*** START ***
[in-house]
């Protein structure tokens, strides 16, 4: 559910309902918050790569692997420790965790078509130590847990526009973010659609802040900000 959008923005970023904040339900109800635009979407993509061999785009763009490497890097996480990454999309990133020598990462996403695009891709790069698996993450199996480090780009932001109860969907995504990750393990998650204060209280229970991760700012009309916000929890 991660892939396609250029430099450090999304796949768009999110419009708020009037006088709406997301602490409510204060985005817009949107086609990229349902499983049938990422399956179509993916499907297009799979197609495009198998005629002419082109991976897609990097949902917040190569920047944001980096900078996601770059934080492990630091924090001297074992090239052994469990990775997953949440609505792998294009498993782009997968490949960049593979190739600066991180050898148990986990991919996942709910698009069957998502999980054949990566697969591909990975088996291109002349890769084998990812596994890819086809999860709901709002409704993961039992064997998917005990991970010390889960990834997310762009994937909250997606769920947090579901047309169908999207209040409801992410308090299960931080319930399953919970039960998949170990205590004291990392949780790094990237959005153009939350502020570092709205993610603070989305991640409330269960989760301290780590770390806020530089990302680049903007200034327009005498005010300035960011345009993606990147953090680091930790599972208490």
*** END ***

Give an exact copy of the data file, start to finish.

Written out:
[in-house]
């Protein structure tokens, strides 16, 4: 559910309902918050790569692997420790965790078509130590847990526009973010659609802040900000 959008923005970023904040339900109800635009979407993509061999785009763009490497890097996480990454999309990133020598990462996403695009891709790069698996993450199996480090780009932001109860969907995504990750393990998650204060209280229970991760700012009309916000929890 991660892939396609250029430099450090999304796949768009999110419009708020009037006088709406997301602490409510204060985005817009949107086609990229349902499983049938990422399956179509993916499907297009799979197609495009198998005629002419082109991976897609990097949902917040190569920047944001980096900078996601770059934080492990630091924090001297074992090239052994469990990775997953949440609505792998294009498993782009997968490949960049593979190739600066991180050898148990986990991919996942709910698009069957998502999980054949990566697969591909990975088996291109002349890769084998990812596994890819086809999860709901709002409704993961039992064997998917005990991970010390889960990834997310762009994937909250997606769920947090579901047309169908999207209040409801992410308090299960931080319930399953919970039960998949170990205590004291990392949780790094990237959005153009939350502020570092709205993610603070989305991640409330269960989760301290780590770390806020530089990302680049903007200034327009005498005010300035960011345009993606990147953090680091930790599972208490």